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Families Resist as Providência Cable Car Nears Completion

As part of the city’s Porto Maravilha port revitalization program, the City of Rio is implementing a controversial cable car in Providência, Rio’s first and most historic favela, set to launch shortly. But to make room for this and various transport-related construction projects on the hill, 832 houses, or one-third of the community, have been marked for removal. Near the top some 60% of the houses are marked, exactly the area supposedly set to benefit from these mobility investments. Further projects are temporarily stalled as a judge imposed a moratorium on evictions until a case brought to court by the community is resolved.

Around 100 homes have already been demolished and the compensation that families have received is derisive. One resident, who is unemployed, tells of accepting R$45,000 (US$22,500), extremely low in relation to the value of the land and central location, with which she purchased land 2.5 hours away in Guaratiba, on which she will have to build a new house, future resources permitting. She does not plan to live there, however, but to rent it, since her life has always been in and around Providência. Thus, she has moved in with her cousin. Both single mothers now share a one-bedroom house on the hill with their two children.

Lifelong resident Roberto Marinho, 37 years, and his family lives in a house marked for removal, but knowing their right to stay they are resisting demolition. As Brazil’s first favela, Morro da Providência carries a lot of history. Not only for the city as a whole, but just as importantly for the residents themselves. The building and story of Roberto Marinho’s house, located on the left side of the stairway built by slaves in the 19th century, started over 70 years ago when his grandfather settled on the hill and from then on built a home, a home with a breathtaking view of the city – the port and Niteroi bridge to the left, the city center and further to the right the famous Sugar Loaf Mountain. Looking down the hill one can see the construction of the cable car, which according to city government will change the life of residents for the better.

“If the government wants to improve our lives it is not enough to build a cable car. Providência needs much more than that; we need infrastructure and house improvements,” Roberto says. Roberto alludes to a chronic problem in Rio’s development today: mass investments in favelas that involve flashy public works projects when in reality what residents most need and want are service and utility improvements (education, health, and sanitation) which ultimately are more costly, but less visible as marketing platforms.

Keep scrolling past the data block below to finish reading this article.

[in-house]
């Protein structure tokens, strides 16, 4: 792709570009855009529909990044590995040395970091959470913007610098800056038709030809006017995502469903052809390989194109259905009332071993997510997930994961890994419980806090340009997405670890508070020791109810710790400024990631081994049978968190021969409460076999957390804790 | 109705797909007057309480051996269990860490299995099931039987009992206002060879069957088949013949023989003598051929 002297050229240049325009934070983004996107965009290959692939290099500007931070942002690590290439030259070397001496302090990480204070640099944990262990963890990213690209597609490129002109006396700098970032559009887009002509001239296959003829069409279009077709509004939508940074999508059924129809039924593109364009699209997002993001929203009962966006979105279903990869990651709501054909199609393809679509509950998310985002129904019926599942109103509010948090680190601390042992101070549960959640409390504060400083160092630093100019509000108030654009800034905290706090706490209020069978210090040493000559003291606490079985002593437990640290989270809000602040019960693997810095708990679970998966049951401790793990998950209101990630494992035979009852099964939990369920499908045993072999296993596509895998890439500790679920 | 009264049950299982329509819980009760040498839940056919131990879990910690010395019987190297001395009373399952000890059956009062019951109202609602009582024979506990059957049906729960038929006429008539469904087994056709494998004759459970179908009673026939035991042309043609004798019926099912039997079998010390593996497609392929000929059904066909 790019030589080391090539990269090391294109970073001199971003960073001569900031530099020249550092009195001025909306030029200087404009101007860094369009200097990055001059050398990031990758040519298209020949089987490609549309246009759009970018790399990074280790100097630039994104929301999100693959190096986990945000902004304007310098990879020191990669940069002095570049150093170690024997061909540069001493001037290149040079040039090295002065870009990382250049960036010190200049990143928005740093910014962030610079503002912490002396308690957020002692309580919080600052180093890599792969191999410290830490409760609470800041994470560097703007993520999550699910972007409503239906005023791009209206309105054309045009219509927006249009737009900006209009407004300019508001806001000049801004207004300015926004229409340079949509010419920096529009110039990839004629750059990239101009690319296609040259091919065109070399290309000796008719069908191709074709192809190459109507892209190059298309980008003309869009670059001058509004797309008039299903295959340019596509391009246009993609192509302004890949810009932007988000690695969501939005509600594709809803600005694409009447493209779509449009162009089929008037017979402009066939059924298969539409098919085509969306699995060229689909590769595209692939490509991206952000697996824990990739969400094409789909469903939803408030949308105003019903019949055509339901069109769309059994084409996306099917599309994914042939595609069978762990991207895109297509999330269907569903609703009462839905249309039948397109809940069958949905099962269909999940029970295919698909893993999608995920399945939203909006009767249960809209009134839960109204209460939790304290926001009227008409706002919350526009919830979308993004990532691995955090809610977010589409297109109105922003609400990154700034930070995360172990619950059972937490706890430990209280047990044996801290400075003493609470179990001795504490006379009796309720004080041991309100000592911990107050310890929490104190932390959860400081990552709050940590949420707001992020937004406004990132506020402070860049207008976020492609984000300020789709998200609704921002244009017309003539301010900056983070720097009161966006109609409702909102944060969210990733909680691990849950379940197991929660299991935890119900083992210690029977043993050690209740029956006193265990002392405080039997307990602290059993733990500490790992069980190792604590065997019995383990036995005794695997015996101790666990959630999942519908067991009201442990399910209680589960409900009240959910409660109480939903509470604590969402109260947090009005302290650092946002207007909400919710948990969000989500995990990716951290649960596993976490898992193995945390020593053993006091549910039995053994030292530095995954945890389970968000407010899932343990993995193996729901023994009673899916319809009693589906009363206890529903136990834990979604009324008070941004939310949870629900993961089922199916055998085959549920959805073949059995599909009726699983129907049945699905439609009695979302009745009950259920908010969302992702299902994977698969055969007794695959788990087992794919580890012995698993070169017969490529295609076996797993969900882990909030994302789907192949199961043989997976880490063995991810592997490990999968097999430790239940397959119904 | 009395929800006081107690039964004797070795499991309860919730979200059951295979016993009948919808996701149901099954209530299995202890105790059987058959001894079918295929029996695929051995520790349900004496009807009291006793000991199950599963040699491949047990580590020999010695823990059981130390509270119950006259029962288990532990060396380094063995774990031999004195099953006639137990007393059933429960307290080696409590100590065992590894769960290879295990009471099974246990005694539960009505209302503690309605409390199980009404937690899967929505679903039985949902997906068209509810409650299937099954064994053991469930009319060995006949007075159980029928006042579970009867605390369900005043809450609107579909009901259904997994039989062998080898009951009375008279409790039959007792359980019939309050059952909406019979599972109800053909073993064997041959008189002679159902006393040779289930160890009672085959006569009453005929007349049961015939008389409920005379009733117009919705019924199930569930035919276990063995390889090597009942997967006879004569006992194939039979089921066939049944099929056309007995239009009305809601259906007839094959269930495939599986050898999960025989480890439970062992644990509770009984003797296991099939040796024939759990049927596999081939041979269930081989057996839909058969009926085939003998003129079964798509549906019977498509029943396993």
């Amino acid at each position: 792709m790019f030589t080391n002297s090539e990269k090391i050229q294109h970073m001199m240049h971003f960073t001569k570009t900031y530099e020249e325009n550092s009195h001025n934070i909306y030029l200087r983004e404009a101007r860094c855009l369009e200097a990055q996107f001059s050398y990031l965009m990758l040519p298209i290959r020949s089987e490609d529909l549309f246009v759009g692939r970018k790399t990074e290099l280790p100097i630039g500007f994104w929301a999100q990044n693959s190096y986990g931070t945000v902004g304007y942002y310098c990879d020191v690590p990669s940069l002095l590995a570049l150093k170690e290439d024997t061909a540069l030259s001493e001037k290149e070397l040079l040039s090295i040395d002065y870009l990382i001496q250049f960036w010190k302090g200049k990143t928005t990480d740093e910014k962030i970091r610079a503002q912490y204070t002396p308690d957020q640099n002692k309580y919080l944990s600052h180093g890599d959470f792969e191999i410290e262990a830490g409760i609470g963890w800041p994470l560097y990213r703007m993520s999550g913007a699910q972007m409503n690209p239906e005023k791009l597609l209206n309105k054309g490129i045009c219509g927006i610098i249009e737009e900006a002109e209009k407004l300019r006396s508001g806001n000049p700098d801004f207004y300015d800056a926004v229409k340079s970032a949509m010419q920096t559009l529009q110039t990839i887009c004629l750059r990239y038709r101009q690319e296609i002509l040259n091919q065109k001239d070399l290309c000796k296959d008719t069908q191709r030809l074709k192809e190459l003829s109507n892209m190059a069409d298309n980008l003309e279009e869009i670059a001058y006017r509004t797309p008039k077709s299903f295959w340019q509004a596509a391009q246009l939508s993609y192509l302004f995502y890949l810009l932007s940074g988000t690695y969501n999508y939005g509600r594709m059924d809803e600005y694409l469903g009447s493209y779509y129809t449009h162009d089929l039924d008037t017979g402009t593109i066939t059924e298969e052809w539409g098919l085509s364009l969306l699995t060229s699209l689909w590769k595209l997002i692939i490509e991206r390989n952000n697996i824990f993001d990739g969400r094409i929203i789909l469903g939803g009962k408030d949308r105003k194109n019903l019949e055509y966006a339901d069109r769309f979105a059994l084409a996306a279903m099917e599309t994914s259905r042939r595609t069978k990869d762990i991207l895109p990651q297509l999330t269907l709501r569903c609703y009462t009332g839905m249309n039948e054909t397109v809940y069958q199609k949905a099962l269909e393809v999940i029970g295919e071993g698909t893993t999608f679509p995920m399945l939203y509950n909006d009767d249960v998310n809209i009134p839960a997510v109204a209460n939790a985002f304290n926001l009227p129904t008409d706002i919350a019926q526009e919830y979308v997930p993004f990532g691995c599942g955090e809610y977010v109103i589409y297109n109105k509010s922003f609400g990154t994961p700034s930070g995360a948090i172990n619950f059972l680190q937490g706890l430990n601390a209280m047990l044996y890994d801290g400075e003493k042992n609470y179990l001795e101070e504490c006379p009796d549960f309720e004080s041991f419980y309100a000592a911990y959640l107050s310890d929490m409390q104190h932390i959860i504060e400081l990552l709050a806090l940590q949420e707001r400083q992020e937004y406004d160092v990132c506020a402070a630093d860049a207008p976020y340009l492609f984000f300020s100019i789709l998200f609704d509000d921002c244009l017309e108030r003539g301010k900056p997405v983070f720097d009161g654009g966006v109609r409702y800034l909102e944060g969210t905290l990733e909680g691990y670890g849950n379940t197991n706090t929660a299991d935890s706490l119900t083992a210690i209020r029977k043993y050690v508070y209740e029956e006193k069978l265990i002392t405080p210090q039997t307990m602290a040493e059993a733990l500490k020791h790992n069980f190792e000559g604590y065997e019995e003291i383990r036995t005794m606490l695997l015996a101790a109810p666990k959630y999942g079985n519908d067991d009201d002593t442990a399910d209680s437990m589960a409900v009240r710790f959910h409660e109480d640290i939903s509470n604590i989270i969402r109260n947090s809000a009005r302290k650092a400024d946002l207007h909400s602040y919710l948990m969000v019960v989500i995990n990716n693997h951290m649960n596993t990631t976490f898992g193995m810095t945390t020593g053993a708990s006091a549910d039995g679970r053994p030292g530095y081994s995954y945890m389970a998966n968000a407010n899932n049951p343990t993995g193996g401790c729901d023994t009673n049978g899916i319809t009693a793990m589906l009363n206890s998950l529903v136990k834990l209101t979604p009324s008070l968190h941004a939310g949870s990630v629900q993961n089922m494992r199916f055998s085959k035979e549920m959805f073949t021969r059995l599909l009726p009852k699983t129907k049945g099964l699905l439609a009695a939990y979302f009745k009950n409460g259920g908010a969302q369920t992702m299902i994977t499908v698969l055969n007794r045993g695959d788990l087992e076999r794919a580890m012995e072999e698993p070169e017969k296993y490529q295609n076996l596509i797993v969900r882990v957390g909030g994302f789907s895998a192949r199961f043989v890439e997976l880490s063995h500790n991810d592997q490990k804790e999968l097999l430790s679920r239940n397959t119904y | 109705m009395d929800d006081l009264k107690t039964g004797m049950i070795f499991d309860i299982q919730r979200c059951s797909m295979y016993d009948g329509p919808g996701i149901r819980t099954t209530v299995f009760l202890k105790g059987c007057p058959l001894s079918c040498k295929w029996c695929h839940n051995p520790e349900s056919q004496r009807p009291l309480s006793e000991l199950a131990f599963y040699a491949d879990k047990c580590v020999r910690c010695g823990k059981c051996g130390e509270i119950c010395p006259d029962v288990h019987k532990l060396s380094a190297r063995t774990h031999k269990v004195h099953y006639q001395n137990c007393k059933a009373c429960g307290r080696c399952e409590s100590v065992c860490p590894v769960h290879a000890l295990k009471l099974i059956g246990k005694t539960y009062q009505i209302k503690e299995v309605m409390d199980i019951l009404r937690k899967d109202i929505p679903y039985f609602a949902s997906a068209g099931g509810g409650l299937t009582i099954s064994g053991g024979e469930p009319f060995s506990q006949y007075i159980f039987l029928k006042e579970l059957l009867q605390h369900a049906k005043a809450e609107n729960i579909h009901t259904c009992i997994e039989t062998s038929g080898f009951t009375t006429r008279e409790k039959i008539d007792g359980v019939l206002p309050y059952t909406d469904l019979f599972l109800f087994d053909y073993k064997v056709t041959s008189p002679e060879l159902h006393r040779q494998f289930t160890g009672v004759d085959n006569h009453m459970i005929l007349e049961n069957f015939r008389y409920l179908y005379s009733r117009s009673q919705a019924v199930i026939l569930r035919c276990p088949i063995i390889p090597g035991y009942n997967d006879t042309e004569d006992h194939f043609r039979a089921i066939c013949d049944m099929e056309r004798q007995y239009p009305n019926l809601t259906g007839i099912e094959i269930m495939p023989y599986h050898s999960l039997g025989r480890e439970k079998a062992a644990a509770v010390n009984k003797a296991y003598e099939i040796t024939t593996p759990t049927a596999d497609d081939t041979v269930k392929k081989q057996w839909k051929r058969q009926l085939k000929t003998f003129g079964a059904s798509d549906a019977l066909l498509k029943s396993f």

According to City authorities, Roberto’s house, along with many others on the West (left) side of the famous staircase, is at risk of landslide and has been marked for removal on these grounds. But knowing his legal rights, and knowing that the government has a reputation for being unfair with its proposals, he and his family are resisting removal. Roberto and other residents brought in independent engineers who have publicly documented that these homes are not at risk. In fact, we’ve seen the deep stakes residents of Providência drive into the hard granite hill to guarantee their homes are safe. Over generations, shacks are transformed through decades of family investment, into consolidated and sturdy structures of brick, concrete and reinforced steel.

Among the homes that have already been removed, one of the biggest problems is the lack of information about their rights. Residents do not know they have the right to resist and negotiate with the city government. A number of organizations and networks have begun to address this information deficit across the city’s favelas, but the demand for such information, which needs to be shared mouth-to-mouth, is still far greater than supply.”Everyone knows that the cable car is not built for the residents of the favela. If it were, the city government would have taken it to a favela with much greater need than Providência has,” says Roberto. “The cable car is for the tourist to see a favela in the heart of Rio,” he continues. But the construction of the flashy modern cable car and destruction of houses and public spaces make the community lose its character. “If authorities were really interested in improving mobility and life for residents, why didn’t they hold public consultations and consider building an elevator like that in Cantagalo?” Roberto asks.

Walking around Providência it is easy to see which houses along with their families are facing an uncertain future– their houses are marked with a unique number and the letters “SMH”- Municipal Secretariat of Housing. Currently there is a court-imposed moratorium on all demolitions in Providência, due to the lack of public consultation and residents taking the City to court utilizing the State government’s housing public defenders’ office.

“What my family and I most want is to reform our house and stay in the area. It has emotional value for us,” says Roberto.